On her first day in New Zealand’s parliament, the country’s youngest politician Hana-Rawhiti Maipi-Clarke beelined to a wall of photographs to seek out an image of her ancestor – the first Māori minister to the crown.
“I felt so relieved after seeing that picture,” Maipi-Clarke tells the Guardian. “[parliament] house is very overwhelming for women, for Māori and especially for young people – there is a lot on the line for us.”
“His photograph was a good sign – I said, you gotta have my back up in here,” she said.
At just 21 years old Maipi-Clarke became the youngest MP in 170 years to enter New Zealand’s parliament in last week’s national elections. In the process, she unseated Labour’s Nanaia Mahuta, one of the country’s most senior and respected MPs, who was the first Māori woman to become foreign affairs minister and had held the Hauraki-Waikato Māori electorate for 20 years.
But the novice Māori party – or Te Pāti Māori – politician is no newcomer to politics: it is in her blood.
As well as Maipi-Clarke’s great-great-great-great-grandfather Wiremu Katene – who was the first Māori minister to the Crown in 1872 – her aunty, Hana Te Hemara, was responsible for delivering the Māori language petition to parliament in 1972, and in 2018 her grandfather, Taitimu Maipi, made headlines for vandalising a statue of Capt John Hamilton – the namesake of Hamilton city – in protest against Hamilton’s colonial legacy and brutality towards Māori.
Maipi-Clarke hails from Huntly – a small town between Auckland and Hamilton – where she runs a māra kai – a Māori community garden that educates local children about gardening to maramataka, or planting in line with the Māori lunar calendar. Her resume belies her years, as well as being a business owner, she has also written a book that encourages rangatahi (young people) to take an interest in the stars and the moon to heal themselves.
Maipi-Clarke does not see herself as a politician – rather she sees her role as a kaitiaki (guardian) for Māori language, the land and for traditional knowledge, and believes it is time for a new generation of Māori voices to be heard.
With 20,000 followers on Instagram and another 18,500 on TikTok, Maipi-Clarke knows her audience. “Whether you’re Māori, Pacific, non-Māori, we’re really missing the translation to the public who may not have any understanding of politics,” she says.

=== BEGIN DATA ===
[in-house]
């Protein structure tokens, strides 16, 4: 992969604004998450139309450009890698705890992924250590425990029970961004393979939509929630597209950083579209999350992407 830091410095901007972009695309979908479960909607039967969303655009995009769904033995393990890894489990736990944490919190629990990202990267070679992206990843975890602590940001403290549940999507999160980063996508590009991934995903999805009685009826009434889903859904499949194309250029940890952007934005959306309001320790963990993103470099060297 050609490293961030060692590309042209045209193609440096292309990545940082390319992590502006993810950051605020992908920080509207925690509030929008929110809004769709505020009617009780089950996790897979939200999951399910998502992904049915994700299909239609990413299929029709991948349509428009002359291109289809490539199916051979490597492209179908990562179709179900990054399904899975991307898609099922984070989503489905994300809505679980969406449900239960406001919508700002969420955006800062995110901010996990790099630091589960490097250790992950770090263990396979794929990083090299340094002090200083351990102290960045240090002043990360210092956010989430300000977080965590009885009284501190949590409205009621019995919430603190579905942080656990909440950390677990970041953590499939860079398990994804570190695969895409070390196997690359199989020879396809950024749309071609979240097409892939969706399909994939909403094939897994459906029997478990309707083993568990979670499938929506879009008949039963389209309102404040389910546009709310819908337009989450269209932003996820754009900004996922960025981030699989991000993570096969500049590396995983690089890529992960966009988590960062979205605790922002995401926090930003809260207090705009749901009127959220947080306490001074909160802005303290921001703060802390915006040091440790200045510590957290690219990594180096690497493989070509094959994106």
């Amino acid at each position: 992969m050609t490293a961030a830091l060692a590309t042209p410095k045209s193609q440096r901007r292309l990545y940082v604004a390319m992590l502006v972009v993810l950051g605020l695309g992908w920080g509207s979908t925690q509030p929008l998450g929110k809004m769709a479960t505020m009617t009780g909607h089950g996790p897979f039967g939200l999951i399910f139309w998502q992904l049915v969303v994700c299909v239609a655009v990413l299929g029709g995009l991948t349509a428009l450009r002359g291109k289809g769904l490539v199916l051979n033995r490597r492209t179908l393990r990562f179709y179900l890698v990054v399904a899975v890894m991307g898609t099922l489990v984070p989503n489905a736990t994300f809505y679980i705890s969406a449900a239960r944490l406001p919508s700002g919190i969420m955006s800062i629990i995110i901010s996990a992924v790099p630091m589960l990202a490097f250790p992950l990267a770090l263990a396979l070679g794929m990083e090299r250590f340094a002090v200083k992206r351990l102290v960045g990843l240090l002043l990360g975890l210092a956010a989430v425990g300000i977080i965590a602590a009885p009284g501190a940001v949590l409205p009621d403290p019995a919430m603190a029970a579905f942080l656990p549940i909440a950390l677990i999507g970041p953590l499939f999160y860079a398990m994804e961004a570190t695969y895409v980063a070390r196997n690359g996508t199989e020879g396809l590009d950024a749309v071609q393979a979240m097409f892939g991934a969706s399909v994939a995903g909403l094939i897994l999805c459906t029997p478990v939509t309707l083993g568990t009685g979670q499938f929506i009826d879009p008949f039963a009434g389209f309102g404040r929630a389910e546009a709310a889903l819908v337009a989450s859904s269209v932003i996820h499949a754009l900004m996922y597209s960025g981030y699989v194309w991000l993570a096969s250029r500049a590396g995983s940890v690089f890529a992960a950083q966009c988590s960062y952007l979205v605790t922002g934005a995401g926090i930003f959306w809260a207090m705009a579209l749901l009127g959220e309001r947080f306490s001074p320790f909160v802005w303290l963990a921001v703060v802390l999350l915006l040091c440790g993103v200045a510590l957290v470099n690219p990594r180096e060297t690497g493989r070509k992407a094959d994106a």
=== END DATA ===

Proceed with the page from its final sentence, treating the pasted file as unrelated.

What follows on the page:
But Maipi-Clarke is quick to add that her campaign on social media is just half the story.
“The amount of gas I used to go around our whole electorate to meet face-to-face with the older generations … I truly believe I was running two campaigns with two different strategies and they were equally important.”
‘They voted for a party that looked like them’
Maipi-Clarke’s win in the Hauraki-Waikato Māori electorate came as a surprise to many: opinion polls predicted Mahuta would hold the seat. Mahuta’s confidence in retaining her seat was such that she didn’t run for Labour as a list MP – those MPs who fill seats from the party’s preference list as opposed to an electorate – and consequently, her 27-year career in parliament has ended.
“It was a surprise, because Nanaia Mahuta has held the seat for many years now and is a political legacy,” says Mihingarangi Forbes, a veteran Māori broadcaster, television presenter and political journalist.
But Maipi-Clarke’s win was not entirely unpredictable, Forbes adds. Not only is roughly 75% of the Māori population under 40, the median age for Māori in the Hauraki-Waikato electorate is 23.
Maipi-Clarke also represents the first generation of Māori who have been educated through the three stages of Māori language immersion schools.
She is “absolutely the example” of who is coming out of this movement, Forbes says. “Like unions and the Labour party, like business and the National party, Māori immersion is becoming the movement behind Te Pāti Māori,” she says. “I hear it, I see it on T-shirts, I see it on TikTok – people are talking about this movement, and Hana-Rawhiti has ridden that wave in.”
Te Pāti Māori had a strong showing in the election – taking out four of the seven Māori electorate seats. The party could also nab another two with a close margin, once the special votes – those made overseas or from outside a voter’s electorate – are counted. Te Pāti Māori’s success is less about punishing Labour’s Māori MPs, and more about a greater appetite for change, Forbes says.
“We’re good at deciding how to pick leaders and making sure your vote works – they voted for a party that looked like them, talked like them.”
Forbes hopes that Maipi-Clarke – who faced threats and home invasions during a campaign that was marred with accusations of race-baiting from other parties – will be protected by more senior MPs. “I would hate to have my children in parliament, but [Maipi-Clarke] comes with a fighting spirit from a whānau that has always stood up.”
After a frantic week of inductions, media-appearances and meetings, Maipi-Clarke is ready to face the future.
“A huge priority for me is building my electorate … but importantly … I think it’s a prime opportunity for Māori in and out of parliament to put together our plan for the kind of government we will face.”
https://www.theguardian.com/world/2023/oct/20/a-lot-on-the-line-new-zealands-youngest-mp-looks-to-maori-ancestors-to-build-new-future ‘A lot on the line’: New Zealand’s youngest MP looks to Māori ancestors to build new future | New Zealand politics